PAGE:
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NAFTA Treaty Immigration: The L-1 Visa for Intracompany Transfers to the United States

Blog posted on by Evelyn Ackah in U.S. Immigration and Intra-Company Job Transfers - L-1 Visa

NAFTA Treaty Immigration: The L-1 Visa for Intracompany Transfers to the United States

Global companies often need to relocate key managers and skilled foreign workers to their operations in the United States if a local worker is not available to fill the job. Employers can bring foreign talent to work in the United States as employment-based, nonimmigrant workers under the L-1 visa for intracompany transfers program. L-1 visas for intracompany transfers are available under both NAFTA and non-NAFTA provisions. The North American Free Trade Agreement (NAFTA/USMCA) has benefits for U.S. and Canadian citizens who want to cross borders for business, including intracompany transfers.

What Is An L-1 Visa for Intracompany Transfers?

To qualify for an L-1 visa, the employee must have worked for a qualifying company a minimum 1 year out of the previous 3 years

  • in a position that is executive or managerial
    OR
  • has specialized knowledge

The L-1A Visa
The L-1A non-immigrant classification enables a U.S. employer to transfer an executive or manager from one of its affiliated foreign offices to one of its offices in the United States; it is also a classification that would allow a foreign company without a U.S. office to send one of their executives to the U.S. to open such an office.

An L-1A intra-company visa is for managers or executives who want to temporarily work in the United States. Qualifications for a USCIS L-1A intra-company transfer to the U.S. include:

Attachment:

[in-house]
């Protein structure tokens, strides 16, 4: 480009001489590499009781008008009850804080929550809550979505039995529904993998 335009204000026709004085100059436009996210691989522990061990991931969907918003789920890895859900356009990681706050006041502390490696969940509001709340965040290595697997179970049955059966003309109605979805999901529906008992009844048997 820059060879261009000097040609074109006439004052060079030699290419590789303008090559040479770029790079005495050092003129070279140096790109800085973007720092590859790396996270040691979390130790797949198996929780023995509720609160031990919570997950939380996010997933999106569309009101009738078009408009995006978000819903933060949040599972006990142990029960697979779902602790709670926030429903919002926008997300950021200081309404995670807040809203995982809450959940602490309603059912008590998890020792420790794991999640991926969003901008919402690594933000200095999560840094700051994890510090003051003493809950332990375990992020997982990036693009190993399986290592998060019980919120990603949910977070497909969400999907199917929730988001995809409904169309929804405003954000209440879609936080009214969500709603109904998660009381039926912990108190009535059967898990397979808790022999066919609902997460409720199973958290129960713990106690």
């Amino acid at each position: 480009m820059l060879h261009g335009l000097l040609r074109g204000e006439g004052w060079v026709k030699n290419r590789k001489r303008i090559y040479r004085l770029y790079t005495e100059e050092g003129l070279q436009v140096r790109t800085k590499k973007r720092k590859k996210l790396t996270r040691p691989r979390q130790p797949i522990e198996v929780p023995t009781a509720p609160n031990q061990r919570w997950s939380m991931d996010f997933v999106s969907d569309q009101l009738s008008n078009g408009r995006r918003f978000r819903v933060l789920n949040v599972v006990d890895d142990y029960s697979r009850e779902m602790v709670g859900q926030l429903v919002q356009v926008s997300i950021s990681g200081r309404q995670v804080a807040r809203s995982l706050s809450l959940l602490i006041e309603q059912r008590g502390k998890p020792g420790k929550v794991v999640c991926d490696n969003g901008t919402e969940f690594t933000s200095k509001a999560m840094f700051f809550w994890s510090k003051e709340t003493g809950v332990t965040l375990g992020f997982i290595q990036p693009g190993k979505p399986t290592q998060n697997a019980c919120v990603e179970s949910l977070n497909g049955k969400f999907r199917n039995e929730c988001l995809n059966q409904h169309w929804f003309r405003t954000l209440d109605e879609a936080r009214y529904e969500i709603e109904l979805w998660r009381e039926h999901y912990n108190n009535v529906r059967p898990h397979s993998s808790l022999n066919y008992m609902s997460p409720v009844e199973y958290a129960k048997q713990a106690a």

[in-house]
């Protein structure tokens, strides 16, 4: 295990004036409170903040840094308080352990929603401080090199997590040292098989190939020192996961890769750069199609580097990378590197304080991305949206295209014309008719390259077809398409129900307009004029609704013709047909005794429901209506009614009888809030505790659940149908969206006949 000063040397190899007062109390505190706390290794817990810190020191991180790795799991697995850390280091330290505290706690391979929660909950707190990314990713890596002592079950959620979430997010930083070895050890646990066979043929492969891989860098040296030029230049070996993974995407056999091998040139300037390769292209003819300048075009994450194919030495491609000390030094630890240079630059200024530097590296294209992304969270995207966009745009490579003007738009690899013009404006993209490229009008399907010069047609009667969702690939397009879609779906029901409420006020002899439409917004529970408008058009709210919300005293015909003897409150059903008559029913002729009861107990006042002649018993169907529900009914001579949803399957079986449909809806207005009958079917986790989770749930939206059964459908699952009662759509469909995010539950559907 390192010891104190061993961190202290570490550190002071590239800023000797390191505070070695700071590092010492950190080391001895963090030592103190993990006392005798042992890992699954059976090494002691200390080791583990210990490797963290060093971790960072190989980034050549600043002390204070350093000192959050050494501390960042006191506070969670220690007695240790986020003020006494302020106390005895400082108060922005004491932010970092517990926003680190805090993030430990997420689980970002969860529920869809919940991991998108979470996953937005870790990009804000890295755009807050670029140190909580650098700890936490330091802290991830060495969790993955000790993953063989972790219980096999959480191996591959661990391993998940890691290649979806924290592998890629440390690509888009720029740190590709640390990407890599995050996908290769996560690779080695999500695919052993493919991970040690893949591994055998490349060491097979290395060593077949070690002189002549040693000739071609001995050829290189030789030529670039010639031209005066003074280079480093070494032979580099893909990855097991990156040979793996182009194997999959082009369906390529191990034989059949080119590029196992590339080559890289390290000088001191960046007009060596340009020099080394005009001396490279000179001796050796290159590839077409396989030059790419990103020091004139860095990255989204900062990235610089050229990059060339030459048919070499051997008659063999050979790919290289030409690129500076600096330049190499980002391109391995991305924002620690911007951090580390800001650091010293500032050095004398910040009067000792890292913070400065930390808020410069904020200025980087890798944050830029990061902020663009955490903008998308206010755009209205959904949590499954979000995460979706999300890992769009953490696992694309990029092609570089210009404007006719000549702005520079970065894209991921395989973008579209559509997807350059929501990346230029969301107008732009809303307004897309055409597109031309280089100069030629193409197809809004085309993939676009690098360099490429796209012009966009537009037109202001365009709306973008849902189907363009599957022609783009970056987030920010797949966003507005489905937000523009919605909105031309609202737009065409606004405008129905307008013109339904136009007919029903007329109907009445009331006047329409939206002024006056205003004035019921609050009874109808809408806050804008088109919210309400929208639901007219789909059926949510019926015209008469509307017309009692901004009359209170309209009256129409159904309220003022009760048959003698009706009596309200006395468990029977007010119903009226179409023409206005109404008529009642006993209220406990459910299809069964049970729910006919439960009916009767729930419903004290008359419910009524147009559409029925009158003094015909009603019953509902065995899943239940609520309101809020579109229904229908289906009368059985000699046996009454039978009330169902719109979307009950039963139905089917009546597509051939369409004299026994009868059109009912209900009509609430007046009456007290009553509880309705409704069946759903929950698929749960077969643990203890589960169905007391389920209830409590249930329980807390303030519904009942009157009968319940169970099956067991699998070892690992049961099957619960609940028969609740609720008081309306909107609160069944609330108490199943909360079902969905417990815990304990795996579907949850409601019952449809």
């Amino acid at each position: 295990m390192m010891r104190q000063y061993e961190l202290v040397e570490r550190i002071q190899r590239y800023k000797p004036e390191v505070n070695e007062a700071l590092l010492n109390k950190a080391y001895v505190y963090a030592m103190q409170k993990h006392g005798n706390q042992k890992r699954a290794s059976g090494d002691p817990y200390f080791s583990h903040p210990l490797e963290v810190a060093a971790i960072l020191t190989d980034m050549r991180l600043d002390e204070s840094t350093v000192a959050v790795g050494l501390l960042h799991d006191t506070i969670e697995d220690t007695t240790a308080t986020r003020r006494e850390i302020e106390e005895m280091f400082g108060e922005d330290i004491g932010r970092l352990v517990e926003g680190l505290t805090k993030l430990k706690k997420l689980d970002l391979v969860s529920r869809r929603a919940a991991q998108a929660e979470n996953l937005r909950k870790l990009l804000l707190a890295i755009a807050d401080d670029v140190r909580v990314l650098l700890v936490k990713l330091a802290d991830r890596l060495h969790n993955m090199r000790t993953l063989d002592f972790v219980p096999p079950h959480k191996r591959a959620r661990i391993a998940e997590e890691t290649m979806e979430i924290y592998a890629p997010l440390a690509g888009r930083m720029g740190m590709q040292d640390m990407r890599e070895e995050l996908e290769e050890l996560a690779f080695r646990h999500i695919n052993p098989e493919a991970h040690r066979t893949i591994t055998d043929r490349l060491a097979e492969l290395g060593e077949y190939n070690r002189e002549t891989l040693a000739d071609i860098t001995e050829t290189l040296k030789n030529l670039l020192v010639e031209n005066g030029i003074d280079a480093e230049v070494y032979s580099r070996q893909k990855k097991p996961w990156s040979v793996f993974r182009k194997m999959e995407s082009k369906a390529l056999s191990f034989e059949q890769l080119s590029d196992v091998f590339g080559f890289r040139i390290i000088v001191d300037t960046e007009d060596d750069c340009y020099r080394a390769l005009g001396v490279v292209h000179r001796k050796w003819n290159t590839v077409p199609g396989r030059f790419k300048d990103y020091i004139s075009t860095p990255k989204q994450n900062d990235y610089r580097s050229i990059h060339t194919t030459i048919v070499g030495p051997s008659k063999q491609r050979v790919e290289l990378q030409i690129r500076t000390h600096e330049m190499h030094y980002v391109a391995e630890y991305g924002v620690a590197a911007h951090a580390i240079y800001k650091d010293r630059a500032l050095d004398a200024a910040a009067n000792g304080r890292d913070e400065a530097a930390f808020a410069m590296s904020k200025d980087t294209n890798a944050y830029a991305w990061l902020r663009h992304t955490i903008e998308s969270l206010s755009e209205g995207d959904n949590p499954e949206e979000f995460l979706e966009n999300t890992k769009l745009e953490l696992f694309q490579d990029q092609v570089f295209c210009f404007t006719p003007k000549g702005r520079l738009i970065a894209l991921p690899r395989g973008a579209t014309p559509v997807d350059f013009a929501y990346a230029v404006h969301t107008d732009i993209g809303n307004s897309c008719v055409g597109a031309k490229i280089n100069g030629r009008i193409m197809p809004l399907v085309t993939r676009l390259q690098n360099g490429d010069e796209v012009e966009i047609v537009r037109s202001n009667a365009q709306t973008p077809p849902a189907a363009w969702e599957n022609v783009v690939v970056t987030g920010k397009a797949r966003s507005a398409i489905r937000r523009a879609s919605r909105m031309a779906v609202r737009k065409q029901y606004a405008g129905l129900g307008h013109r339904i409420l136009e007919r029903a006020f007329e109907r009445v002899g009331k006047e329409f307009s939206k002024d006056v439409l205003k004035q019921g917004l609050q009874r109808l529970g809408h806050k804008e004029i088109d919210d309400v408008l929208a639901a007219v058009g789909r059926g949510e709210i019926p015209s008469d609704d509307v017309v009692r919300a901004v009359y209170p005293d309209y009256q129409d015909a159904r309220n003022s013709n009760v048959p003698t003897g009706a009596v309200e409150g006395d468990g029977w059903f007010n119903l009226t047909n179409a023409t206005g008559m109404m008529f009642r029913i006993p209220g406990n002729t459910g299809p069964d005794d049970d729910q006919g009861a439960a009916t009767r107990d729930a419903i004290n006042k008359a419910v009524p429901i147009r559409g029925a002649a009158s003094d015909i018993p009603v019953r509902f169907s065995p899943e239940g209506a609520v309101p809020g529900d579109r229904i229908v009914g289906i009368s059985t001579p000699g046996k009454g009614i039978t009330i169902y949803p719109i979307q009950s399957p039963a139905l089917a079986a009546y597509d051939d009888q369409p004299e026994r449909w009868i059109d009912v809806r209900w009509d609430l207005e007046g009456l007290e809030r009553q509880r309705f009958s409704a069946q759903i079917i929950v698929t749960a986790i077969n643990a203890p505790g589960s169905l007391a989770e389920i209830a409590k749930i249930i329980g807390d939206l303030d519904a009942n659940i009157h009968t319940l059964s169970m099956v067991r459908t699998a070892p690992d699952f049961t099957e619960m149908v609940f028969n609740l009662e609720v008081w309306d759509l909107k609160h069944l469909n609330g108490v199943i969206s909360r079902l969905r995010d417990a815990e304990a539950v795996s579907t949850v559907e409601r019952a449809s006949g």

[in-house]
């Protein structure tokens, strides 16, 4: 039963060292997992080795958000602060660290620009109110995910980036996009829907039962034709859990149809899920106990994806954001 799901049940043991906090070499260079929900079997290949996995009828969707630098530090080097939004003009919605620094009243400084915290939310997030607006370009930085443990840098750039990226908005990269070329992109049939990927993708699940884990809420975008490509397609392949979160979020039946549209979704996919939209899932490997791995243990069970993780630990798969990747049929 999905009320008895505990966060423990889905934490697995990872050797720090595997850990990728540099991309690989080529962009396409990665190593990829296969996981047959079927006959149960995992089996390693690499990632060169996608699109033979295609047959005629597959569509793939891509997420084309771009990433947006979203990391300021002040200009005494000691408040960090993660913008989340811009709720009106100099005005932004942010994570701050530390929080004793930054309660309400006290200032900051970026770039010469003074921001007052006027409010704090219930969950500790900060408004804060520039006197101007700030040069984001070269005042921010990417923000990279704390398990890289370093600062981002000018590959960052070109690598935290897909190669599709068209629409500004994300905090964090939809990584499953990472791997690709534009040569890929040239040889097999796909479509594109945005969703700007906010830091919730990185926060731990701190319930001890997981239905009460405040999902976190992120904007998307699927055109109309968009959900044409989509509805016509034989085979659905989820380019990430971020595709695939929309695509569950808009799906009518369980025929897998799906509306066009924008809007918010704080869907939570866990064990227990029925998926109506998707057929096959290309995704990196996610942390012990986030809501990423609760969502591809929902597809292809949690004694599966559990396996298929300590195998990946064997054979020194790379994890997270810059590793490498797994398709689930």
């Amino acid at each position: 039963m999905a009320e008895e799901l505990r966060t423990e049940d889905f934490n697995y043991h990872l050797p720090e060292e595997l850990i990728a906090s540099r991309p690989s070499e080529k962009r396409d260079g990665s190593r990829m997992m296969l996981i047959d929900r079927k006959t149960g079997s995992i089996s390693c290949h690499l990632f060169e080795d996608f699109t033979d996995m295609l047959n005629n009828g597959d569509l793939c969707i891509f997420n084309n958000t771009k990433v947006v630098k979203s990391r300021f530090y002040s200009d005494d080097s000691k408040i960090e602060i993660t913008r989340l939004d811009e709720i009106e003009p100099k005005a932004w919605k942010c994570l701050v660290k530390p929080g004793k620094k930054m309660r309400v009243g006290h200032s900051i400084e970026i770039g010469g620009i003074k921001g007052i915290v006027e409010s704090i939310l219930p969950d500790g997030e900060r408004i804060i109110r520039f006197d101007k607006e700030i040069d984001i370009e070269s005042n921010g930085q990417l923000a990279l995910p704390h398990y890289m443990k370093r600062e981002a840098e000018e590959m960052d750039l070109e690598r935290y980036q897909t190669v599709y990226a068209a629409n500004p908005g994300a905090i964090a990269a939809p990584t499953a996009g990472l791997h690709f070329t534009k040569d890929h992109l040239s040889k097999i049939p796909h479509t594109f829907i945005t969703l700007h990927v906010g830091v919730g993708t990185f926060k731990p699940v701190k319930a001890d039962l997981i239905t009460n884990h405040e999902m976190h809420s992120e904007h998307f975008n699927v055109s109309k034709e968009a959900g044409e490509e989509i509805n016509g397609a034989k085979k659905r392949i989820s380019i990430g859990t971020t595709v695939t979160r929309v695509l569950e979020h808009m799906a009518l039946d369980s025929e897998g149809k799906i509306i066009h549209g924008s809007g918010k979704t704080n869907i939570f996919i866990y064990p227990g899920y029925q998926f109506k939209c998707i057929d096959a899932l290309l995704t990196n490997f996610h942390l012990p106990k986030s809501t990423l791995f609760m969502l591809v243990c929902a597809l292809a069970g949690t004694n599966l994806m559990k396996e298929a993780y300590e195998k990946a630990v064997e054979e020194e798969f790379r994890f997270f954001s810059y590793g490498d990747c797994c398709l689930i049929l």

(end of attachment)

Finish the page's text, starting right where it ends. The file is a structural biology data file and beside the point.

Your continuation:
• There must be a relationship between the employer and the foreign company
  • The employer must be or will be doing business as an employer in the U.S. and one other country, though they are not required to be engaged in international trade
  • The employee must have been working for the company for one year within the previous three years
  • The employee must be entering the U.S. to provide managerial or executive level work for the company

The L-1B Visa
The L-1B visa enables a U.S. employer to transfer a professional employee with specialized knowledge skills relating to the organization’s interests from one of its affiliated foreign offices to one of its offices in the United States. And just as the L-1A allows the employee to enter the U.S. to help in the establishment of an office, so too, does the L-1B provide entry for the specialist to help in the same way.

A USCIS L-1B intra-company visa is for professionals with specialized knowledge who want to temporarily work in the United States. Qualifications for a USCIS L-1B include:

  • There must be a relationship between the employer and the foreign company
  • The employer must be or will be doing business as an employer in the U.S. and one other country, though they are not required to be engaged in international trade
  • The employee must have been working for the company for one year within the previous three years
  • The employee must want to enter the United States to provide services in a specialized knowledge capacity to a branch of the same employer or one of its qualifying organizations.

L Blanket Approval: Expediting the L-1 Visa Process